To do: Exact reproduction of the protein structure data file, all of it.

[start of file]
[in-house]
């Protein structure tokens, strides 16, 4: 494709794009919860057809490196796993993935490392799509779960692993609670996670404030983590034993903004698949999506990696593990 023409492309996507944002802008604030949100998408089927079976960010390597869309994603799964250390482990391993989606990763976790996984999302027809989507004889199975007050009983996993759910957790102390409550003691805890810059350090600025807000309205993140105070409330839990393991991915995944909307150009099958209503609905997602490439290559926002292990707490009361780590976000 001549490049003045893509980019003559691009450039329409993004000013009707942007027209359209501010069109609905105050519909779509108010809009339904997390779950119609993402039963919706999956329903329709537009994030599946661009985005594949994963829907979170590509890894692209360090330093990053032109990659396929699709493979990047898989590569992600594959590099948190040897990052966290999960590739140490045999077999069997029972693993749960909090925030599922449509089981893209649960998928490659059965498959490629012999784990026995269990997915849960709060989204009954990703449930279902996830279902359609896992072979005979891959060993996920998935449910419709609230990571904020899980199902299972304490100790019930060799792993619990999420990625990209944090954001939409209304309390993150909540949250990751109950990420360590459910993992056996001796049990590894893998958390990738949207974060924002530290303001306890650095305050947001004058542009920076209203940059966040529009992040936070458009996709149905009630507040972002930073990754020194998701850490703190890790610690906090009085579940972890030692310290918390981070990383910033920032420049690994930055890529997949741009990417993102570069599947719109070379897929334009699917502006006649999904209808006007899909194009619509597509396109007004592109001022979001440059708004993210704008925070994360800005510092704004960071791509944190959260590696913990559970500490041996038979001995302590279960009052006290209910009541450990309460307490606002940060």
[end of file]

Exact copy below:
[in-house]
């Protein structure tokens, strides 16, 4: 494709794009919860057809490196796993993935490392799509779960692993609670996670404030983590034993903004698949999506990696593990 023409492309996507944002802008604030949100998408089927079976960010390597869309994603799964250390482990391993989606990763976790996984999302027809989507004889199975007050009983996993759910957790102390409550003691805890810059350090600025807000309205993140105070409330839990393991991915995944909307150009099958209503609905997602490439290559926002292990707490009361780590976000 001549490049003045893509980019003559691009450039329409993004000013009707942007027209359209501010069109609905105050519909779509108010809009339904997390779950119609993402039963919706999956329903329709537009994030599946661009985005594949994963829907979170590509890894692209360090330093990053032109990659396929699709493979990047898989590569992600594959590099948190040897990052966290999960590739140490045999077999069997029972693993749960909090925030599922449509089981893209649960998928490659059965498959490629012999784990026995269990997915849960709060989204009954990703449930279902996830279902359609896992072979005979891959060993996920998935449910419709609230990571904020899980199902299972304490100790019930060799792993619990999420990625990209944090954001939409209304309390993150909540949250990751109950990420360590459910993992056996001796049990590894893998958390990738949207974060924002530290303001306890650095305050947001004058542009920076209203940059966040529009992040936070458009996709149905009630507040972002930073990754020194998701850490703190890790610690906090009085579940972890030692310290918390981070990383910033920032420049690994930055890529997949741009990417993102570069599947719109070379897929334009699917502006006649999904209808006007899909194009619509597509396109007004592109001022979001440059708004993210704008925070994360800005510092704004960071791509944190959260590696913990559970500490041996038979001995302590279960009052006290209910009541450990309460307490606002940060």